The hotel functioned as expected. It became the city’s most desirable place of lodging in the city, hosting a stream of prominent visitors, and the ballroom became the premier venue for social gatherings and civic events. But by 1926, the hotel began to feel a bit dated, and in an effort to maintain the Stilwell’s primacy, the building underwent a thorough modernization. Interior finishes and exterior features were modified to cater to the simpler, more classical tastes of the time, and superfluous features, such as projecting oriel windows, and details like the decorative finials were removed from the facades. The building’s mechanical systems were updated, and additional bathrooms were installed. With these changes the Stilwell remained a handsome building, and continued to be the most prestigious hotel in town.

The Great Depression and World War II brought economic hardships to Pittsburg. In the automobile-oriented postwar years, commercial ventures began to relocate to the perimeter of the city. Through all this the population of Pittsburg, which had grown rapidly and reached a population of over 18,000 people in 1920, stabilized. The Hotel Stilwell was no longer a vibrant place of lodging or gathering. With less business and less revenue, the building began to deteriorate. Gradually longer-term, low-income residents replaced overnight guests. In 1975, the residential component of the facility closed, and only the retail tenants remained. Four years later the building was sold, and another renovation was begun. The hotel rooms were combined into apartments of varying size, which were rented to tenants who worked in the city’s more diversified economy, which provided more educational, governmental, and service jobs. With a stable tenancy, the grand public facilities again began to host important community gatherings. The building serves as a handsome reminder of Pittsburg’s past.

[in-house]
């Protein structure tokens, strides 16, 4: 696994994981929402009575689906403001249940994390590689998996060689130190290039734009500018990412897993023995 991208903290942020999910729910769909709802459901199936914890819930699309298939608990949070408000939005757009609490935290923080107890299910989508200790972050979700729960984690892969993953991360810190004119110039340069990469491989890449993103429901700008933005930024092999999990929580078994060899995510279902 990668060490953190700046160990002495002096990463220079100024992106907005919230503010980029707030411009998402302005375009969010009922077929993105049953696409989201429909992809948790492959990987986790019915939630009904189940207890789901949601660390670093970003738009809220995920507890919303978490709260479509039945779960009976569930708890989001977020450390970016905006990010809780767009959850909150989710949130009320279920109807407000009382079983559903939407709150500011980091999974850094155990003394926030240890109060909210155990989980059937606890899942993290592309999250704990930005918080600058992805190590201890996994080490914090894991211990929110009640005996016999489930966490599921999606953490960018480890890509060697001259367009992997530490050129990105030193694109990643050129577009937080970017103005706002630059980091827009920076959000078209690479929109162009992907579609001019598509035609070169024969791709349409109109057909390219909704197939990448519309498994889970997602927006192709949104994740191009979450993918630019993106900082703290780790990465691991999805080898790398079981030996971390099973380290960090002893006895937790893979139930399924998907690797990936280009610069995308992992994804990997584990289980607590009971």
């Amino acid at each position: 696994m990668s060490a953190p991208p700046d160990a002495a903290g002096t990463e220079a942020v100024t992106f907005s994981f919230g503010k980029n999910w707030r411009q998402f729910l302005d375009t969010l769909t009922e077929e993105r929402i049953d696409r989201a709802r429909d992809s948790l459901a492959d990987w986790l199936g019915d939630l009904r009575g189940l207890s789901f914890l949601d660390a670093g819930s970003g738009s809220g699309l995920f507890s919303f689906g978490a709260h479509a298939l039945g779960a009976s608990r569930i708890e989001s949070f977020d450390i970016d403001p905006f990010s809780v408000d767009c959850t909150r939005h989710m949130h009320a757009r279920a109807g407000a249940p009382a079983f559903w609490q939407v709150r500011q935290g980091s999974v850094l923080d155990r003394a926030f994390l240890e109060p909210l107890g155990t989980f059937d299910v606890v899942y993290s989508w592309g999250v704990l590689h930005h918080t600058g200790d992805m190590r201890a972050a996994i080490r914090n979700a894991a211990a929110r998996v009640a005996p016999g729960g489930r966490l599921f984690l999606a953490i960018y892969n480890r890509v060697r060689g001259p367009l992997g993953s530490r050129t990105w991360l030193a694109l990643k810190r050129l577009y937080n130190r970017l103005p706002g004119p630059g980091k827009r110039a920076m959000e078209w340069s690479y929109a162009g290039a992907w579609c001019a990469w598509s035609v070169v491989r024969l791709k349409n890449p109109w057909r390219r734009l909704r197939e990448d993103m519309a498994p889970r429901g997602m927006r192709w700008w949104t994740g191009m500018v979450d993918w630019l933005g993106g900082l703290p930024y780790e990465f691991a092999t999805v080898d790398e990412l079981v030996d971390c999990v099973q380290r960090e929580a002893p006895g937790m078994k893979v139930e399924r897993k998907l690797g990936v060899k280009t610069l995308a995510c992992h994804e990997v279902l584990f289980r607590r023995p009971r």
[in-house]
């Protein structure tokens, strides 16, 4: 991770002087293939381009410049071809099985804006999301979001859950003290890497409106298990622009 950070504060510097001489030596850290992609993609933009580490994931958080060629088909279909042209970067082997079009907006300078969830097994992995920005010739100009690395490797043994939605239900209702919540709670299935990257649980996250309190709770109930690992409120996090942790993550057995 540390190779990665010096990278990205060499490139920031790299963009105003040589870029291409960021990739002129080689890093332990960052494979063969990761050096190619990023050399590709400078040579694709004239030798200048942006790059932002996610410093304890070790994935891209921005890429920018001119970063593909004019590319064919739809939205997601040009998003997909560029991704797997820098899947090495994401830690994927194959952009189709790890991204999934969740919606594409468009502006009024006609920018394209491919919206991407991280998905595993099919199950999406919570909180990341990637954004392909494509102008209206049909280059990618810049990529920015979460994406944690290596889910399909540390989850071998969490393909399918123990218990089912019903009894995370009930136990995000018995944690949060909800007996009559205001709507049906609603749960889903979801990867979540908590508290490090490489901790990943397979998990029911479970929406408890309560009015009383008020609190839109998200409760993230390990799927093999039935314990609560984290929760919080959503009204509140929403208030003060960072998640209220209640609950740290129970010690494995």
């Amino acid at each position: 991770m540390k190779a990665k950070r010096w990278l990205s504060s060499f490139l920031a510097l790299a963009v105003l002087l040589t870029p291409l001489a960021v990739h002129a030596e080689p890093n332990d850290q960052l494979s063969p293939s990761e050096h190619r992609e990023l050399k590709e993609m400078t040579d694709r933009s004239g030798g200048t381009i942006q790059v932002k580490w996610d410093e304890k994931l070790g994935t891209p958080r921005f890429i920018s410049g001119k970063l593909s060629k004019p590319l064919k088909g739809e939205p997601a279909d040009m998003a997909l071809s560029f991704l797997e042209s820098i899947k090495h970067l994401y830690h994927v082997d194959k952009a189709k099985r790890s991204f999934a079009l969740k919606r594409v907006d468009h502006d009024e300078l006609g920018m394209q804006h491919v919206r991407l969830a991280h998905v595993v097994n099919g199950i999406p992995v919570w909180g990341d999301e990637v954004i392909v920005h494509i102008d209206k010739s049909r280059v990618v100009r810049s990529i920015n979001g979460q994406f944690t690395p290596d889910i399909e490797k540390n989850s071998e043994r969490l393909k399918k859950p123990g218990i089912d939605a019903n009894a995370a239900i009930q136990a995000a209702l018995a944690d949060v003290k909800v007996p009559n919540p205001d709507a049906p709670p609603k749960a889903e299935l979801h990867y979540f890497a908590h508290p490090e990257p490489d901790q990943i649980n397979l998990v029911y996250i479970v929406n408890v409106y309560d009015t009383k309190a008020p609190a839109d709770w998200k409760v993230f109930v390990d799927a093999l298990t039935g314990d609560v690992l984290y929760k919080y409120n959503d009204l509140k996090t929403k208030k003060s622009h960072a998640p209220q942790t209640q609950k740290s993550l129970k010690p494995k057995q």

Pancratz, Richard, and Julie Wortman, “Stilwell Hotel,” Crawford County, Kansas. National Register of Historic Places Inventory–Nomination Form, 1980. National Park Service, U.S. Department of the Interior, Washington, D.C.

Writer’s Project of the Work Projects Administration for the State of Kansas. Kansas, A Guide to the Sunflower State: The WPA Guide to 1930s Kansas. Lawrence: University Press of Kansas, 1984.

Writing Credits

David Sachs
David Sachs



  • 1889


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David Sachs, "Stilwell Apartments", [Pittsburg, Kansas], SAH Archipedia, eds. Gabrielle Esperdy and Karen Kingsley, Charlottesville: UVaP, 2012—,